First-inning fireworks have been the norm early in this postseason.In the first four 2017 playoff games through Thursday, 11 runs scored on six home runs in the first inning. During the entire '16 postseason, there were just seven first-inning roundtrippers, and there were as few as six as recently as
First-inning fireworks have been the norm early in this postseason.
In the first four 2017 playoff games through Thursday, 11 runs scored on six home runs in the first inning. During the entire '16 postseason, there were just seven first-inning roundtrippers, and there were as few as six as recently as '14. The year before, there were just two, and the first season of the current Wild Card format ('12) had five.
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Game 1 of the American League Division Series between the Yankees and Indians on Thursday night was the first game this postseason not to feature at least one first-inning run (and at least one homer). Even then, Cleveland got leadoff man Francisco Lindor aboard on a walk and moved him to third base before Yankees starter Sonny Gray escaped. An inning later, the Tribe took the lead.
As the Yankees' postseason opener showed, playoff drama can come very quickly.
On Tuesday night in the AL Wild Card Game, Yankees starter Luis Severino lasted just one-third of an inning and gave up three runs on homers by the Twins' James Dozier and Eddie Rosario. However, New York immediately bounced back against Minnesota's Ervin Santana on a game-tying three-run shot from Didi Gregorius, then went on to win, 8-4.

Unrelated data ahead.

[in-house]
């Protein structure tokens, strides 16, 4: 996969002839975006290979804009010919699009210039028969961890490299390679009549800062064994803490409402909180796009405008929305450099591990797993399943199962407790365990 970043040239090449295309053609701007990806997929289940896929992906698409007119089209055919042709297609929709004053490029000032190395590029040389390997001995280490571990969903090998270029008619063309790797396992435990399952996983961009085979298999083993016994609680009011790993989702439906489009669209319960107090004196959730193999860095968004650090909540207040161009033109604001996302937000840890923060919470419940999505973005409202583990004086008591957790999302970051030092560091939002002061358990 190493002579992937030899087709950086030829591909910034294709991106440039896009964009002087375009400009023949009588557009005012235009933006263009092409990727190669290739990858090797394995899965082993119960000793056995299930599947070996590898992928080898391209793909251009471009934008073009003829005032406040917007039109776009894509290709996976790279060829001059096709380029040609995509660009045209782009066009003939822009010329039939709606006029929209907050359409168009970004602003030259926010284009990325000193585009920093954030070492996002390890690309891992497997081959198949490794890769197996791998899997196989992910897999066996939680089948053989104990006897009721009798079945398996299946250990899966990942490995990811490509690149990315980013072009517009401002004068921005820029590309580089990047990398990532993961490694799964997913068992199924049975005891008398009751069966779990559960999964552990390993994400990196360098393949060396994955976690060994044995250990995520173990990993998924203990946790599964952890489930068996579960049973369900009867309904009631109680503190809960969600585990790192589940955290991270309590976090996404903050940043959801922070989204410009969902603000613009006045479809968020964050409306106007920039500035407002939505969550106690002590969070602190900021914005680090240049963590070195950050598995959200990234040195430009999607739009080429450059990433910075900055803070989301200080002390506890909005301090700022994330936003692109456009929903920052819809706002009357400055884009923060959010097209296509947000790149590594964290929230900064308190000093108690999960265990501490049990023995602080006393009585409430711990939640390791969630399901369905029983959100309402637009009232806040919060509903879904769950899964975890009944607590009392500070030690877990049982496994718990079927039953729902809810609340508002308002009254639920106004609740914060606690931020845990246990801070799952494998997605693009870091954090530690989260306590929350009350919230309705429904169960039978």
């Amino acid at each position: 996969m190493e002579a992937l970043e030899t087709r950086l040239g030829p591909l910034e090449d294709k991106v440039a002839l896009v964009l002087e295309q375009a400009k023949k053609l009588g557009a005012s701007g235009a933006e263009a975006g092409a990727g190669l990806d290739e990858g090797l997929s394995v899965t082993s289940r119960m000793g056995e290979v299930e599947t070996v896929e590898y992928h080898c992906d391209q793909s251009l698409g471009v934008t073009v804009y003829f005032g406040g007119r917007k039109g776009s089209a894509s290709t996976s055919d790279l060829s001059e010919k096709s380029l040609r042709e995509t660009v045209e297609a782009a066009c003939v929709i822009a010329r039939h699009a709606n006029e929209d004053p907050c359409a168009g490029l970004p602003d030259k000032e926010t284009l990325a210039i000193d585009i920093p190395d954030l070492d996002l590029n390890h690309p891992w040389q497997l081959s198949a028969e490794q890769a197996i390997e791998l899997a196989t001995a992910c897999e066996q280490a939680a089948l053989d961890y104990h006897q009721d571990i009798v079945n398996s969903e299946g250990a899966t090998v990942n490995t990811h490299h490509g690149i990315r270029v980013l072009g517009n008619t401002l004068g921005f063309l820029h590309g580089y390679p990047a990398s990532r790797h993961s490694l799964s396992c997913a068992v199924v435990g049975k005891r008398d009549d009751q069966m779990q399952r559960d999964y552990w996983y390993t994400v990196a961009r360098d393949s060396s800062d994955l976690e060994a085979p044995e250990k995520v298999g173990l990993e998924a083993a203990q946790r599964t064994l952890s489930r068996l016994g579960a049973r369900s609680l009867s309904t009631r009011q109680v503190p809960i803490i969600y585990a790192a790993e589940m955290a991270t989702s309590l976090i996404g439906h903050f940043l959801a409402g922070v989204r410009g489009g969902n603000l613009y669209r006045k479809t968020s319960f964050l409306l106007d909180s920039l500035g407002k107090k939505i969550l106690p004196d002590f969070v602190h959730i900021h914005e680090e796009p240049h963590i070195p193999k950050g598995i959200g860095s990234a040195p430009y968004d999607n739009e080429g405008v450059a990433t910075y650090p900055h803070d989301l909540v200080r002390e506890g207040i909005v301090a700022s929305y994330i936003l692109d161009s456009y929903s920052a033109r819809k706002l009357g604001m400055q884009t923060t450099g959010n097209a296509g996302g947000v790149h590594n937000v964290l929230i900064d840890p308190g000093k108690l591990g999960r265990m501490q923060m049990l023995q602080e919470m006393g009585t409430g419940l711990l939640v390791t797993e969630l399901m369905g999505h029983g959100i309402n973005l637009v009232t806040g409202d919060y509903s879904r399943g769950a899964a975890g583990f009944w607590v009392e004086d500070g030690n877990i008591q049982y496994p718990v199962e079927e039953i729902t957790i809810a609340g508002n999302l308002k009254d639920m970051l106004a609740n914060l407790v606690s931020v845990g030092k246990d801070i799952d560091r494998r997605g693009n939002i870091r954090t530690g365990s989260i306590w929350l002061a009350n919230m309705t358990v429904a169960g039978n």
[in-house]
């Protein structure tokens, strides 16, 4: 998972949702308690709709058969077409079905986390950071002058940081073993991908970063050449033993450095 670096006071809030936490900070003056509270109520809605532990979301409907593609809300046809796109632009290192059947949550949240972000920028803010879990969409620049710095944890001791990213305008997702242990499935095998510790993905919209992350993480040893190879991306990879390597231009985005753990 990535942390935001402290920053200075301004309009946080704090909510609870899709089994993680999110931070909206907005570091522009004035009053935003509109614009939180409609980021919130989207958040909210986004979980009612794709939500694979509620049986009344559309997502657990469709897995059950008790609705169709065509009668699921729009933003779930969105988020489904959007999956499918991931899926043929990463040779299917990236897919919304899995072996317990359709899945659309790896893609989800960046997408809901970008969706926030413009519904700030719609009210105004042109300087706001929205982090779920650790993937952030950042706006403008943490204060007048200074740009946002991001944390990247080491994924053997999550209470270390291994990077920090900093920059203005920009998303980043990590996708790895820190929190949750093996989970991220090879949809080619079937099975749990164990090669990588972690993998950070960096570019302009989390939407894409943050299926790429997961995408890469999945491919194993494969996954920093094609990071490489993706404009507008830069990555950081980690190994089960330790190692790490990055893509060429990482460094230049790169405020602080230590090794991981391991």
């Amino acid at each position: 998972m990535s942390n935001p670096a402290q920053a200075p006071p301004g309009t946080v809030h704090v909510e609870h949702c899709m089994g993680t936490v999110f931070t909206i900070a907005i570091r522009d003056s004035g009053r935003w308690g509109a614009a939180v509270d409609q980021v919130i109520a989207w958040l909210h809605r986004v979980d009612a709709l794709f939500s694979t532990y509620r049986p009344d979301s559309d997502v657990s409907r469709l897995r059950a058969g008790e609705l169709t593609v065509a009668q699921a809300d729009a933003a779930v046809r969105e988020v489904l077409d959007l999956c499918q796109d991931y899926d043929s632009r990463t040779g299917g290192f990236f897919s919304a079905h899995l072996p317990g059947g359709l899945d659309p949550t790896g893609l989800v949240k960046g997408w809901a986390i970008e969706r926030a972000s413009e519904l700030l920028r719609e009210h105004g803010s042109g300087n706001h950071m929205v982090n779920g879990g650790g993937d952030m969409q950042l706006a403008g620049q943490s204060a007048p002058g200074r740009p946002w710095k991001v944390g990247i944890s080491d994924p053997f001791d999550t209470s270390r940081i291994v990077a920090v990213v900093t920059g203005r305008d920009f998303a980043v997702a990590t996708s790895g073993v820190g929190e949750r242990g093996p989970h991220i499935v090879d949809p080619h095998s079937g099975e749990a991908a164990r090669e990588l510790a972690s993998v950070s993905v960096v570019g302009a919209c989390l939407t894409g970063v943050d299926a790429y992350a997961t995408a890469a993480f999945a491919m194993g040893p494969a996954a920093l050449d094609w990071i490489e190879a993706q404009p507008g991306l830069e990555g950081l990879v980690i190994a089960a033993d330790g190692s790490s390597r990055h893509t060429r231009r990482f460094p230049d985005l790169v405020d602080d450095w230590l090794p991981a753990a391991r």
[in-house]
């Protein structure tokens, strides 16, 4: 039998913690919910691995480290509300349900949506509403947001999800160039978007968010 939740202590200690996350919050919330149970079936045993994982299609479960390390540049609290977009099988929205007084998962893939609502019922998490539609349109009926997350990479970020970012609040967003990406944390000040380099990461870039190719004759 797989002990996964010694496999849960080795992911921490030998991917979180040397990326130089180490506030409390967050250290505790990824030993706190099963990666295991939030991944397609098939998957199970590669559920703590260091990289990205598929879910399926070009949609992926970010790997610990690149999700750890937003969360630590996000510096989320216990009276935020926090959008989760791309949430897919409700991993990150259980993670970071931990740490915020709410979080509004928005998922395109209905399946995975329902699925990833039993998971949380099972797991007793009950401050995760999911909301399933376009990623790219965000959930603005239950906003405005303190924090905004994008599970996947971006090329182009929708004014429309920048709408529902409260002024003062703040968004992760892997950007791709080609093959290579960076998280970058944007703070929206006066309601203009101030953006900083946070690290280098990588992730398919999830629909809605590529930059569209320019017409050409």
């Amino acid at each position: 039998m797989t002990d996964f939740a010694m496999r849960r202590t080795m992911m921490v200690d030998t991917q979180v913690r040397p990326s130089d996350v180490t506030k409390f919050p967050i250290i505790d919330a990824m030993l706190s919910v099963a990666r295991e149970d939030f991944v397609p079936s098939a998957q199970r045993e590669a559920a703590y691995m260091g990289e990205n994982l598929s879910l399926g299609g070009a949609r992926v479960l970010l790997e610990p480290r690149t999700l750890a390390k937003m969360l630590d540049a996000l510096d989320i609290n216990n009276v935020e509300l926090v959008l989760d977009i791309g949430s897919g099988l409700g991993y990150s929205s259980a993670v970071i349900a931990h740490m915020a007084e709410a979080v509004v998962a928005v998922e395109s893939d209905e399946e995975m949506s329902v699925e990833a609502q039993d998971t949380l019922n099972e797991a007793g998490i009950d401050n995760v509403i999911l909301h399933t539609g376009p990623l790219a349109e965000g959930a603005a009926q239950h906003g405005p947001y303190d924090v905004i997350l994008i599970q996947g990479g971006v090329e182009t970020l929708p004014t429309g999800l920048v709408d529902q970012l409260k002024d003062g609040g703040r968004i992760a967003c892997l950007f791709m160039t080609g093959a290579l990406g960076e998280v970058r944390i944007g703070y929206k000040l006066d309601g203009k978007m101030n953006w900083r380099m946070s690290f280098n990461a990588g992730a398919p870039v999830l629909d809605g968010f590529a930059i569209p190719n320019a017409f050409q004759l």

In Wednesday night's National League Wild Card Game in Phoenix, the D-backs gave Rockies starter Jon Gray no time to settle into his first postseason outing. David Peralta and Ketel Marte opened the bottom of the first with singles before Paul Goldschmidt launched a three-run homer that set the tone for a wild 11-8 Arizona victory.
These frenetic first-frame theatrics were not limited to the aptly named Wild Card round.
In Thursday's ALDS opener in Houston, an 8-2 Astros victory, Alex Bregman and Jose Altuve stunned Boston ace Chris Sale with back-to-back one-out jacks for a 2-0 lead in the bottom of the first. Sale had allowed only one first-inning homer all season, and just once previously in his career had he allowed multiple big flies in the opening frame, back in 2014 with the White Sox.
Andrew Simon is a research analyst for MLB.com. Follow him on Twitter @AndrewSimonMLB.